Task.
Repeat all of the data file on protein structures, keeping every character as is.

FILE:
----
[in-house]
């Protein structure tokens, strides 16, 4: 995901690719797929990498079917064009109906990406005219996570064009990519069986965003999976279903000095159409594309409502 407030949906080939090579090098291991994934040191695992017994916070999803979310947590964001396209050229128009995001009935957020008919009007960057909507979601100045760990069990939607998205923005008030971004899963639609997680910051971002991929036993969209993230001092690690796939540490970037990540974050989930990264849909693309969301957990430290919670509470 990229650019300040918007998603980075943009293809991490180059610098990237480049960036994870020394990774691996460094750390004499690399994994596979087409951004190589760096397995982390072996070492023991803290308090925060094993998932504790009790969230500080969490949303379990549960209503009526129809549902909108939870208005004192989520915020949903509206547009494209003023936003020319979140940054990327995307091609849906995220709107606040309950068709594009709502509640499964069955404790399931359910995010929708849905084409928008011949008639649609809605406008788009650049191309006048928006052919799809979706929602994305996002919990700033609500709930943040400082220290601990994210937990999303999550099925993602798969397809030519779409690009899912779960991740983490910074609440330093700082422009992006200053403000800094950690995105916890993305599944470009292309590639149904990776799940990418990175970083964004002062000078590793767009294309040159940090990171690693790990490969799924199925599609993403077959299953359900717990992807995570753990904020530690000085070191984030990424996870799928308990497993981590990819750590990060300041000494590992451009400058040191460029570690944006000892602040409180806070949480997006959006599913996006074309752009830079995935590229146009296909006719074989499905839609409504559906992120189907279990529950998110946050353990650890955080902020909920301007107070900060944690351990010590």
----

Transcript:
[in-house]
């Protein structure tokens, strides 16, 4: 995901690719797929990498079917064009109906990406005219996570064009990519069986965003999976279903000095159409594309409502 407030949906080939090579090098291991994934040191695992017994916070999803979310947590964001396209050229128009995001009935957020008919009007960057909507979601100045760990069990939607998205923005008030971004899963639609997680910051971002991929036993969209993230001092690690796939540490970037990540974050989930990264849909693309969301957990430290919670509470 990229650019300040918007998603980075943009293809991490180059610098990237480049960036994870020394990774691996460094750390004499690399994994596979087409951004190589760096397995982390072996070492023991803290308090925060094993998932504790009790969230500080969490949303379990549960209503009526129809549902909108939870208005004192989520915020949903509206547009494209003023936003020319979140940054990327995307091609849906995220709107606040309950068709594009709502509640499964069955404790399931359910995010929708849905084409928008011949008639649609809605406008788009650049191309006048928006052919799809979706929602994305996002919990700033609500709930943040400082220290601990994210937990999303999550099925993602798969397809030519779409690009899912779960991740983490910074609440330093700082422009992006200053403000800094950690995105916890993305599944470009292309590639149904990776799940990418990175970083964004002062000078590793767009294309040159940090990171690693790990490969799924199925599609993403077959299953359900717990992807995570753990904020530690000085070191984030990424996870799928308990497993981590990819750590990060300041000494590992451009400058040191460029570690944006000892602040409180806070949480997006959006599913996006074309752009830079995935590229146009296909006719074989499905839609409504559906992120189907279990529950998110946050353990650890955080902020909920301007107070900060944690351990010590």